Thursday, December 30, 2010

Black Swan

We all have our limitations. We try to deal with them and overcome them as best we can but sometimes our limits are just that. Overcoming limitations is the central theme is Darren Aronofsky’s dark fairy tale ‘Black Swan’ about a young ballerina named Nina (Natalie Portman) who finds herself cast in a part beyond her range in a new production of ‘Swan Lake.’

Nina is a truly fragile character. Emotionally she feels 12 years old. Her mother Erica (played by the fantastic Barbara Hershey) seems to have done a lot of work to make sure she stays that way. Nina’s bedroom feels like a prison cell and the dozens of oversized stuffed animals feel like the guards.

One of the nice details of the film is the way it refuses to glamorize the world of ballet. The dance routines look more painful than enchanting. The company director Thomas (Vincent Cassel) has dark designs on Nina. He casts her in the lead of his new production of ‘Swan Lake.’ The lead is a duel role, the virginal White Swan and her seductive evil twin, the Black Swan. Thomas points out that Nina is perfect for the White Swan but completely unsuited for the Black Swan, a role that requires a sensuality and spontaneity that Thomas hopes to draw out of Nina. The way he sets about doing that is rather unsavory. While Nina’s mother is certainly no angel, Thomas feels like the biggest threat to Nina. This is interesting because he is the only character who wants Nina to actually succeed in the part of the Black Swan. The other dancers whisper behind her back and her mother feels that the role is too much for her.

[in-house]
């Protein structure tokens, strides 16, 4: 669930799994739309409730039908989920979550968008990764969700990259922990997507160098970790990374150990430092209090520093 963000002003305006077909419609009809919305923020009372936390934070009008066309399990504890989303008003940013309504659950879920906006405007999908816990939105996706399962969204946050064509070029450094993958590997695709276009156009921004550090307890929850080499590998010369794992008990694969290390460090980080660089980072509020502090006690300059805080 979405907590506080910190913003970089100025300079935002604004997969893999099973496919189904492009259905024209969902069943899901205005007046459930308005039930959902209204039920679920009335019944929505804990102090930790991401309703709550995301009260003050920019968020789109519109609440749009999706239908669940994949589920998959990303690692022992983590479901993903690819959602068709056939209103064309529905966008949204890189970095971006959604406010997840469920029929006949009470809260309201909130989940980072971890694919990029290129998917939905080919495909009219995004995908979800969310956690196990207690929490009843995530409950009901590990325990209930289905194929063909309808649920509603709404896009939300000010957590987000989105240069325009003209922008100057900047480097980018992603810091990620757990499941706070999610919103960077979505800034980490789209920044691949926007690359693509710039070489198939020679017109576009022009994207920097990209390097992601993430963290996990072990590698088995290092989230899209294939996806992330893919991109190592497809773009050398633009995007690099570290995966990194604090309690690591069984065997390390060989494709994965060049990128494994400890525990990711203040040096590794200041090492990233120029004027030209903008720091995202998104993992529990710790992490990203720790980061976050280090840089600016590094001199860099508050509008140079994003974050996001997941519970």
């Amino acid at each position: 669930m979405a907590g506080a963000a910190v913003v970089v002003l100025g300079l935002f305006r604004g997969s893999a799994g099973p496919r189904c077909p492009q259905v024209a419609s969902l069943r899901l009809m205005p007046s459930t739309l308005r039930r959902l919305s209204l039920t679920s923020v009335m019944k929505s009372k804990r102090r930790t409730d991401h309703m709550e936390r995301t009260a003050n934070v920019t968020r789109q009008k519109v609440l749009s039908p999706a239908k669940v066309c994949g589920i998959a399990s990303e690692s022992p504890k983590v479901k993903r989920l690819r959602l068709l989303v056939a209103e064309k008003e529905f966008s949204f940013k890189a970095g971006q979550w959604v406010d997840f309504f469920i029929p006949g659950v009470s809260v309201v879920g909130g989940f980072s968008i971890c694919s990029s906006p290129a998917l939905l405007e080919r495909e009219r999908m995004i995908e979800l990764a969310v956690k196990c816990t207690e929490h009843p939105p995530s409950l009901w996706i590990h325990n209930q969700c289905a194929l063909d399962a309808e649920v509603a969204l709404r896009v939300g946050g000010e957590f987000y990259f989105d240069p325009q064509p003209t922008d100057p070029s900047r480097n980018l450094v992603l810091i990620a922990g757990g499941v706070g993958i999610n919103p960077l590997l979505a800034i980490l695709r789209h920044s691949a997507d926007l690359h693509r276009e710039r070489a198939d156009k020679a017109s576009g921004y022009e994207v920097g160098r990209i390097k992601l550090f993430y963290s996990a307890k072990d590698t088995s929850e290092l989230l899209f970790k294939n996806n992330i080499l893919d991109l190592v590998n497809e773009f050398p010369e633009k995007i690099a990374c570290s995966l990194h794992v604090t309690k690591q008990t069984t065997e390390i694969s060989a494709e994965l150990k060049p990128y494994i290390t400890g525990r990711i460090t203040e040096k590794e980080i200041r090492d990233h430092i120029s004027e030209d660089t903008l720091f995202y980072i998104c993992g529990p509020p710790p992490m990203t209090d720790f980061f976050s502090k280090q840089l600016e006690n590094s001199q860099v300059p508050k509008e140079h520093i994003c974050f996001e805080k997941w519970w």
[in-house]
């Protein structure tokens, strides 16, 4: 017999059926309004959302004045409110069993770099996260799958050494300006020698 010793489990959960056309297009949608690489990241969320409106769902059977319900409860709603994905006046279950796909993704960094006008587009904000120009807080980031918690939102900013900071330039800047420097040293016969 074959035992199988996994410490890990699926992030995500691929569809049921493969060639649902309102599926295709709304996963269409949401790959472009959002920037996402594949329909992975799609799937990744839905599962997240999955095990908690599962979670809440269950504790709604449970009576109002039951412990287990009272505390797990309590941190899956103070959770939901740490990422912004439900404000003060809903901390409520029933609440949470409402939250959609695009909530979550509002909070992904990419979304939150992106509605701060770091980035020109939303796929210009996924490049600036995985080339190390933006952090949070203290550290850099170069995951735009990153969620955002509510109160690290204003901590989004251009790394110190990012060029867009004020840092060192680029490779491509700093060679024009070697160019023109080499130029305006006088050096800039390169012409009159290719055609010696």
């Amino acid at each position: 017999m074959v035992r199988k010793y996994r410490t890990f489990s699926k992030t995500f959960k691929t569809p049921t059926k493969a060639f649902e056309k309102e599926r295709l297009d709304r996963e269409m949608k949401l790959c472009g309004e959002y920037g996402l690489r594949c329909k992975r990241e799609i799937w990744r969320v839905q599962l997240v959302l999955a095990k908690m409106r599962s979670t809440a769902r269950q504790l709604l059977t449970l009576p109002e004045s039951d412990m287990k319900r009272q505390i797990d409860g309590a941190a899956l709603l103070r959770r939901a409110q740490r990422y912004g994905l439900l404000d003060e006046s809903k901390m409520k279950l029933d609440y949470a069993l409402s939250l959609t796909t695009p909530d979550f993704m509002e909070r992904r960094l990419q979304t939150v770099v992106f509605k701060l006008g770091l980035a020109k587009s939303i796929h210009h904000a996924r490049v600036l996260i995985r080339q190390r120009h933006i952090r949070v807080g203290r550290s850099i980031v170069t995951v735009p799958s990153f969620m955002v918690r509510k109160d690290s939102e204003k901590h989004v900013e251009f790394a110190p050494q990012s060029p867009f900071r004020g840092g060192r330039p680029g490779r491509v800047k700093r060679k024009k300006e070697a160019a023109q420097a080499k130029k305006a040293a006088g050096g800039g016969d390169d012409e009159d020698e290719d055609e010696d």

The mother might have a point. Rehearsals continue and Nina’s progress is slow. She’s breaking out in strange rashes. Most importantly She is unable to be spontaneous and ‘in the moment,’ one of the most important skills in acting. The situation is so bad in fact, if we hadn’t watched her practice her routines until her toes bled, we might wonder if her heart were really in it. The stress is getting to her. She grows envious of Lilly (Mila Kunis), a new dancer who recently joined the company. Duality is a theme in ‘Swan Lake’, and therefore, by necessity it is a theme here too. Lily is everything that Nina is not: free, warm, in the moment and sensual. This duality between Lily and Nina provide some of the films most bravado sequences. It’s a subplot that develops slowly but never fully. I would have liked to see their duality played up a little more.

The film is very well executed. The grainy cinematography by frequent Aronofsky collaborator Matthew Libatique is wonderfully atmospheric and haunting. The acting is top notch. Natalie Portman’s decent into on screen insanity ranks as one of the best performances of the year and she absolutely deserves all the accolades she’s been getting. As does Barbara Hershey, who is wonderfully manipulative, aggressive yet very fragile in her own way.

The film isn’t perfect though. Not by a long shot. The Thomas character is over the top even for this melodrama and his character is not nearly inspiring enough for me to believe that he is the great director he’s supposed to be. The tension could have been ramped up. The special effects sometimes intrude on the actors. Also, quite frankly, Aronofsky is holding back. He has done much more intense and intimate work. After ‘Requiem for a Dream’ and ‘The Wrestler’ I expected more from him. Perhaps that was unfair. I probably would have praised the film much more highly if I was unaware of his previous work.

Grade: B-

Thursday, December 16, 2010